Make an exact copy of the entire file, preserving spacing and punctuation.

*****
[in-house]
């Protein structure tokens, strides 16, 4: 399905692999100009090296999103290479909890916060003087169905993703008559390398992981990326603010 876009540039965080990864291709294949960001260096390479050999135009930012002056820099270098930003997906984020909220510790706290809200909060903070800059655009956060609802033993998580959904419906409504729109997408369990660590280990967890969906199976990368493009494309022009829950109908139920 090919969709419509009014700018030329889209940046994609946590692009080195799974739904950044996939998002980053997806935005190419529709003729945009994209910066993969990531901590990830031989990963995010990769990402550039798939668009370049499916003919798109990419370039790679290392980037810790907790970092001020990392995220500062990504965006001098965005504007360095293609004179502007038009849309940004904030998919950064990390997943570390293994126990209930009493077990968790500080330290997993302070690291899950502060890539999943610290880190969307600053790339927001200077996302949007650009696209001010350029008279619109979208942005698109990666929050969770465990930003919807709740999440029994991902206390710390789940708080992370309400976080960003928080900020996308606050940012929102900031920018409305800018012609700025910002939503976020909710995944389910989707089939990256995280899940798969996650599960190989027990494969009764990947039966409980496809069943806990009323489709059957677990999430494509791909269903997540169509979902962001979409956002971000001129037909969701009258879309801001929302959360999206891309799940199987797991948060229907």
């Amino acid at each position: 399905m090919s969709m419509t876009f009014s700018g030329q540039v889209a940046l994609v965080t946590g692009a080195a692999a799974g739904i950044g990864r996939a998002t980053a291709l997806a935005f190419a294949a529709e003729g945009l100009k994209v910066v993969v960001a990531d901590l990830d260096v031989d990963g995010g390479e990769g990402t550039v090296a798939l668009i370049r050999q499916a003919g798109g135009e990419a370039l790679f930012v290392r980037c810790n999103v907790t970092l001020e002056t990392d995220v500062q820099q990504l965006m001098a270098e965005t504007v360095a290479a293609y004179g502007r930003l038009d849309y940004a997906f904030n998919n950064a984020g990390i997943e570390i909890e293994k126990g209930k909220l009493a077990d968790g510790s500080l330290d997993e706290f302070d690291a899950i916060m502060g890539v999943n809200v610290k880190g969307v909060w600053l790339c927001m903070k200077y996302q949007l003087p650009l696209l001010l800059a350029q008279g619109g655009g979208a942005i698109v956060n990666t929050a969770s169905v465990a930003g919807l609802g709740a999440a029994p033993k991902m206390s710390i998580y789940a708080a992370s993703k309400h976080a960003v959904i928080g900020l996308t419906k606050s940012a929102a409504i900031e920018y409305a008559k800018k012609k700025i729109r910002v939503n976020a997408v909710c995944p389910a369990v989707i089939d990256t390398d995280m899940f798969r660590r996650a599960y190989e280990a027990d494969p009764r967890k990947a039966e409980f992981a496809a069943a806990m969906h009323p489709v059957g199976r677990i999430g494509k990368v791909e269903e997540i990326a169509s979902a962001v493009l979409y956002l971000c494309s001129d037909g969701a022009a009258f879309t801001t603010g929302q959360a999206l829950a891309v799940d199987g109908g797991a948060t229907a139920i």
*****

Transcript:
[in-house]
């Protein structure tokens, strides 16, 4: 399905692999100009090296999103290479909890916060003087169905993703008559390398992981990326603010 876009540039965080990864291709294949960001260096390479050999135009930012002056820099270098930003997906984020909220510790706290809200909060903070800059655009956060609802033993998580959904419906409504729109997408369990660590280990967890969906199976990368493009494309022009829950109908139920 090919969709419509009014700018030329889209940046994609946590692009080195799974739904950044996939998002980053997806935005190419529709003729945009994209910066993969990531901590990830031989990963995010990769990402550039798939668009370049499916003919798109990419370039790679290392980037810790907790970092001020990392995220500062990504965006001098965005504007360095293609004179502007038009849309940004904030998919950064990390997943570390293994126990209930009493077990968790500080330290997993302070690291899950502060890539999943610290880190969307600053790339927001200077996302949007650009696209001010350029008279619109979208942005698109990666929050969770465990930003919807709740999440029994991902206390710390789940708080992370309400976080960003928080900020996308606050940012929102900031920018409305800018012609700025910002939503976020909710995944389910989707089939990256995280899940798969996650599960190989027990494969009764990947039966409980496809069943806990009323489709059957677990999430494509791909269903997540169509979902962001979409956002971000001129037909969701009258879309801001929302959360999206891309799940199987797991948060229907």
């Amino acid at each position: 399905m090919s969709m419509t876009f009014s700018g030329q540039v889209a940046l994609v965080t946590g692009a080195a692999a799974g739904i950044g990864r996939a998002t980053a291709l997806a935005f190419a294949a529709e003729g945009l100009k994209v910066v993969v960001a990531d901590l990830d260096v031989d990963g995010g390479e990769g990402t550039v090296a798939l668009i370049r050999q499916a003919g798109g135009e990419a370039l790679f930012v290392r980037c810790n999103v907790t970092l001020e002056t990392d995220v500062q820099q990504l965006m001098a270098e965005t504007v360095a290479a293609y004179g502007r930003l038009d849309y940004a997906f904030n998919n950064a984020g990390i997943e570390i909890e293994k126990g209930k909220l009493a077990d968790g510790s500080l330290d997993e706290f302070d690291a899950i916060m502060g890539v999943n809200v610290k880190g969307v909060w600053l790339c927001m903070k200077y996302q949007l003087p650009l696209l001010l800059a350029q008279g619109g655009g979208a942005i698109v956060n990666t929050a969770s169905v465990a930003g919807l609802g709740a999440a029994p033993k991902m206390s710390i998580y789940a708080a992370s993703k309400h976080a960003v959904i928080g900020l996308t419906k606050s940012a929102a409504i900031e920018y409305a008559k800018k012609k700025i729109r910002v939503n976020a997408v909710c995944p389910a369990v989707i089939d990256t390398d995280m899940f798969r660590r996650a599960y190989e280990a027990d494969p009764r967890k990947a039966e409980f992981a496809a069943a806990m969906h009323p489709v059957g199976r677990i999430g494509k990368v791909e269903e997540i990326a169509s979902a962001v493009l979409y956002l971000c494309s001129d037909g969701a022009a009258f879309t801001t603010g929302q959360a999206l829950a891309v799940d199987g109908g797991a948060t229907a139920i």